Tax time always reminds me of my father. When I was small, I watched as my father took on the task of “doing the taxes.” Every April 14th, he set himself up at the kitchen table with a pile of mishmashed documents, muttering swears under his breath as he scribbled, erased, and reworked the data. Dad was the master of the loophole and fudging numbers, knowing exactly where to tweak a digit without fear of an audit. To his credit, he seldom got hauled in for an “accounting error.” Instead, he toyed with working for the Internal Revenue Service, going so far as to take the civil service test, pass it, interview, and ultimately decline the offer of employment. His work at the General Electric plant in Lynn, Massachusetts was far more lucrative than what the government paid, and since he worked the night shift, he could nap on the job. He knew he couldn’t snooze at his desk at the IRS, making his life as a blue-collared machinist preferable to a career dressed in a shirt and tie and sitting upright.
Dad’s professed acumen with a 1040 and its multiple schedules gave birth to a side gig. He did the taxes for most of the guys in “the shop,” my grandparents, and anyone who needed help navigating the convoluted forms. Again, he employed his skills–a little heavy on the charitable donations, a little less on the bank interest. It was the 60s, a simpler and less precise time when the use of computers the size of an entire room had yet to manage the banking world. Paper, pen, adding machines, and old fashioned manual typewriters kept track of transactions. Dad easily snuck a few adjustments by the discerning eye of an auditor. He was clever, if not also a bit dishonest. I never questioned or doubted my father. To me, Dad’s shifty ways were normal.
Propping me on his knee, Dad showed me his calculations and how the numbers interacted to produce an amount of tax owed. I was probably only six-years-old the first time I flipped to the back of the IRS manual to find the chart, sliding my finger down the margin to my father’s income range, then moving to the right to the “Married Filing Jointly” column. Like magic, there was Dad’s tax liability. I remember giggling at this secret my father was letting me in on. For years to come, I sat at his side, learning to fill out the forms, curious about the process without ever knowing the life skill my father was teaching me. When we finished, he always gave me the extra, unused forms and I subjected more than a few of my dolls to my version of tax prep. Didn’t every kid do that?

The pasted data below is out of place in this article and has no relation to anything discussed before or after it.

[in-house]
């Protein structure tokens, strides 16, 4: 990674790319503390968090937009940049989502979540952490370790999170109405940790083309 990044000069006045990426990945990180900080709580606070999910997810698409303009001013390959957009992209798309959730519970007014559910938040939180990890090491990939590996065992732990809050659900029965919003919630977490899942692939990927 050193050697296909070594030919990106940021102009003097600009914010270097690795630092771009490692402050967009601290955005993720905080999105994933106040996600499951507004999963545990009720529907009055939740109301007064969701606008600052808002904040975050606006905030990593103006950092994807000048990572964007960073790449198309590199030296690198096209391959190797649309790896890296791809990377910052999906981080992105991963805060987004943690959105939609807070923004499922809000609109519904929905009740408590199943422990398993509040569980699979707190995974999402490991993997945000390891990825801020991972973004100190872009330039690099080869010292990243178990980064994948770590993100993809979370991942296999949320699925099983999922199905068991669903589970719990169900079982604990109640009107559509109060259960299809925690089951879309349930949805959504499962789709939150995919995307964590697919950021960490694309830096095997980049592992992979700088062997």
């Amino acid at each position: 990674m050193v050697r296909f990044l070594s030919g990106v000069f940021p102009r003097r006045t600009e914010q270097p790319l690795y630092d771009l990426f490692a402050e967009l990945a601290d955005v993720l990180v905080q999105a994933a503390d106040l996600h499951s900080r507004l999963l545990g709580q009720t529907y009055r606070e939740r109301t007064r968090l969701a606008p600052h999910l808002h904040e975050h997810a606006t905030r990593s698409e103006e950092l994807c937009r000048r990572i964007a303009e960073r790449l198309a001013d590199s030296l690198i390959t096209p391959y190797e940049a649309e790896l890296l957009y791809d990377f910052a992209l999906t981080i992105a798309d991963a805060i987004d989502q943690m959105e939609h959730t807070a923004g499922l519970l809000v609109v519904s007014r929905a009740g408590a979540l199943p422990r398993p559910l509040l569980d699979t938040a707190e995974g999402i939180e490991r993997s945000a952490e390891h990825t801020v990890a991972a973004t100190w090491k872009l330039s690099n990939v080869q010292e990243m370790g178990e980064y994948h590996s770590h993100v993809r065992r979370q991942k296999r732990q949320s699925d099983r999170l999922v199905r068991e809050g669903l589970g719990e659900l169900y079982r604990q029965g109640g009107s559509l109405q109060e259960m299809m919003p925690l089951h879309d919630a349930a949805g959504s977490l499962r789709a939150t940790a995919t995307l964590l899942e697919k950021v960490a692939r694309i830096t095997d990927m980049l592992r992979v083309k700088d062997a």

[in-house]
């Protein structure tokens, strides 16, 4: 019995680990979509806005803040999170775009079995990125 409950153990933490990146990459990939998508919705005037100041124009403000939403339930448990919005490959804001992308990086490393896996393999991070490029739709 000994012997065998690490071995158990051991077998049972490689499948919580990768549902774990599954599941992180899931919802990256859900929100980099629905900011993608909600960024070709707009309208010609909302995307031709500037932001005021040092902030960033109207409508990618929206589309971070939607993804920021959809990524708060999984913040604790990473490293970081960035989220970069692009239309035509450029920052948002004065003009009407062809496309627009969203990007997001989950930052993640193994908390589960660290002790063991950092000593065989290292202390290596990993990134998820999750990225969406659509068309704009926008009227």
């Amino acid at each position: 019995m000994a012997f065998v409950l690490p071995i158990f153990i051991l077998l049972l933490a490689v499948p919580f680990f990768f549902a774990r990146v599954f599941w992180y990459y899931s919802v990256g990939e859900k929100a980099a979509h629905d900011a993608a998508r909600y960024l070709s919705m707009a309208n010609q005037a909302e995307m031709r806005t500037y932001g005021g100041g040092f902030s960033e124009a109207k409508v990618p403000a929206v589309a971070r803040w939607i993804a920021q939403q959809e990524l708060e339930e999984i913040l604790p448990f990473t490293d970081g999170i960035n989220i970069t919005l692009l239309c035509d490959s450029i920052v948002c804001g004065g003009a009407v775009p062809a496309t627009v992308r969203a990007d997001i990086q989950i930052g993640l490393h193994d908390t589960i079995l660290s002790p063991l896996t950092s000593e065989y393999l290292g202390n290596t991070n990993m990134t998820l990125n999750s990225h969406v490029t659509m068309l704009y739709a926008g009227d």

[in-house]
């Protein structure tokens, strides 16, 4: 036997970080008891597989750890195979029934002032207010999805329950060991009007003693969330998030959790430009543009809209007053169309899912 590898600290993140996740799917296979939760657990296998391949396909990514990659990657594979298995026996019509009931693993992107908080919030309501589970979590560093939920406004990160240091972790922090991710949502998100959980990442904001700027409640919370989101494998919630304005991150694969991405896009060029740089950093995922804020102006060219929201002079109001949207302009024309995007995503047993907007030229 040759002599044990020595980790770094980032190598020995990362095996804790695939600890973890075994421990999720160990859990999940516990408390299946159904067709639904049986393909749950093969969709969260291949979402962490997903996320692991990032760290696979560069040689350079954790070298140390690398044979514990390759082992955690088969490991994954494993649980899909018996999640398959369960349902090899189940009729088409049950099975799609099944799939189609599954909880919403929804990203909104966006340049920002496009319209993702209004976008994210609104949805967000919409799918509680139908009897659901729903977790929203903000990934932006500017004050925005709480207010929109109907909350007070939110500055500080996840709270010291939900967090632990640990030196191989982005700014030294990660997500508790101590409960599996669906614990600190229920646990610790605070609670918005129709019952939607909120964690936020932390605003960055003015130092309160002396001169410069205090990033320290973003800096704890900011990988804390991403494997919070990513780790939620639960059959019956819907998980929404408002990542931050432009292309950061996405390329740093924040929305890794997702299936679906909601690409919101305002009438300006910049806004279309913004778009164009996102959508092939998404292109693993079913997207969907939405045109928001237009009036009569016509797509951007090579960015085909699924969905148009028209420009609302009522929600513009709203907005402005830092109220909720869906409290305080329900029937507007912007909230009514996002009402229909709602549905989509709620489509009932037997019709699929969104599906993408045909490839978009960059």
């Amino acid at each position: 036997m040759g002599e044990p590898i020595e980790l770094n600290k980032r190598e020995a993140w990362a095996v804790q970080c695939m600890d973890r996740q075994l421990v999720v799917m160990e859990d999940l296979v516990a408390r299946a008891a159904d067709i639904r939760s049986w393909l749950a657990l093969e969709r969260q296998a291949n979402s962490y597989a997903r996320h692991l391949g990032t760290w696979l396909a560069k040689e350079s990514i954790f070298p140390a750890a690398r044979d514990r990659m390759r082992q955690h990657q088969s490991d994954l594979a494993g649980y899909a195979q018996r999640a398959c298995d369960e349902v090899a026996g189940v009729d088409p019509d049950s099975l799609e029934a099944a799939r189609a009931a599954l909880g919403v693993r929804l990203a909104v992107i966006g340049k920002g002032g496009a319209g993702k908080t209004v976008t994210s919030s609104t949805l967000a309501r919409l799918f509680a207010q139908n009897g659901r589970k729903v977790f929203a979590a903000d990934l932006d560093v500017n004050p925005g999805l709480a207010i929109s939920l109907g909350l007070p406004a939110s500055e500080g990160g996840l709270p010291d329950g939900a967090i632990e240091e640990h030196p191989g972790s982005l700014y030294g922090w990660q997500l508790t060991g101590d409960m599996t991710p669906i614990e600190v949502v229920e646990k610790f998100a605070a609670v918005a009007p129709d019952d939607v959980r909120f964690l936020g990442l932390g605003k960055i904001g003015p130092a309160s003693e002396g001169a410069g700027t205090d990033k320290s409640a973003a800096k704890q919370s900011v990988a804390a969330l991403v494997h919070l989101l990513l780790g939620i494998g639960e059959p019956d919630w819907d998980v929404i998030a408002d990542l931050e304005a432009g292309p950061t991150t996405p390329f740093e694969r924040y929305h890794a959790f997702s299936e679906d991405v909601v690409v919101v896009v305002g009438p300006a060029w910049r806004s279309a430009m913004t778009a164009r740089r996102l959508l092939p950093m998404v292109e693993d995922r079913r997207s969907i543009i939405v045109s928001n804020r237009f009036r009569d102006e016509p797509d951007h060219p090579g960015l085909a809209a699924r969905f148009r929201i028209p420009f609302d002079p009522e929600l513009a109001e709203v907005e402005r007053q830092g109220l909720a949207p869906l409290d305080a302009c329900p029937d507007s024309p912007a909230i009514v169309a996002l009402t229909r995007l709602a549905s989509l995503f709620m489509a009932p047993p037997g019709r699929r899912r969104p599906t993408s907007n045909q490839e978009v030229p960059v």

This past Monday, I filed my taxes. It’s harder now to play the system, and being of a more honorable nature than Dad, I wouldn’t even try. Still, in the tradition of my father, I waited until the last minute to file and pay my bill. I heard my father’s voice clearly as I procrastinated:
“Why the hell would you pay early if you owe them money? Keep the money in the bank until the very last minute and then write the check. Why give them use of your money when you could be making money on it yourself?”
Dad loved money: making it, saving it, investing it. He was shrewd and calculating. And maybe a little devious.
In the 1990s, I assumed the responsibility for our family’s taxes–ours and my father’s. Dad sat beside me as Turbotax prompted me for the digits found in Box 1b and I typed the numbers on the computer keyboard as he read to me from his 1099’s–R, DIV, INT, OID. Dad watched in awe as the program whirred through the responses, giving us a real-time calculation at the top of the screen. I loved to hear him say, “Geeze, that’s amazing!” Dad loved technology but for him, this bordered on miraculous. In time, he just handed over his half-assed file of tax paperwork, leaving me to plow through his lousy recordkeeping system. Eventually, I just kept the books for him and me. As Dad passed the baton, he never doubted my abilities. He knew I was trained by the best, and now had a computer calculation to back me, in case I screwed up.
In a surprising shift, my father also had a slant on paying his due. I think about his words every year as I send off my small fortune in taxes owed to the IRS:
“Never complain about paying your taxes. It means you have money to pay taxes on. Be grateful.”
And as much as it pains me to see my bank balance shrink every year, I know he was right. And for Dad’s tutelage and my good fortune, I am grateful.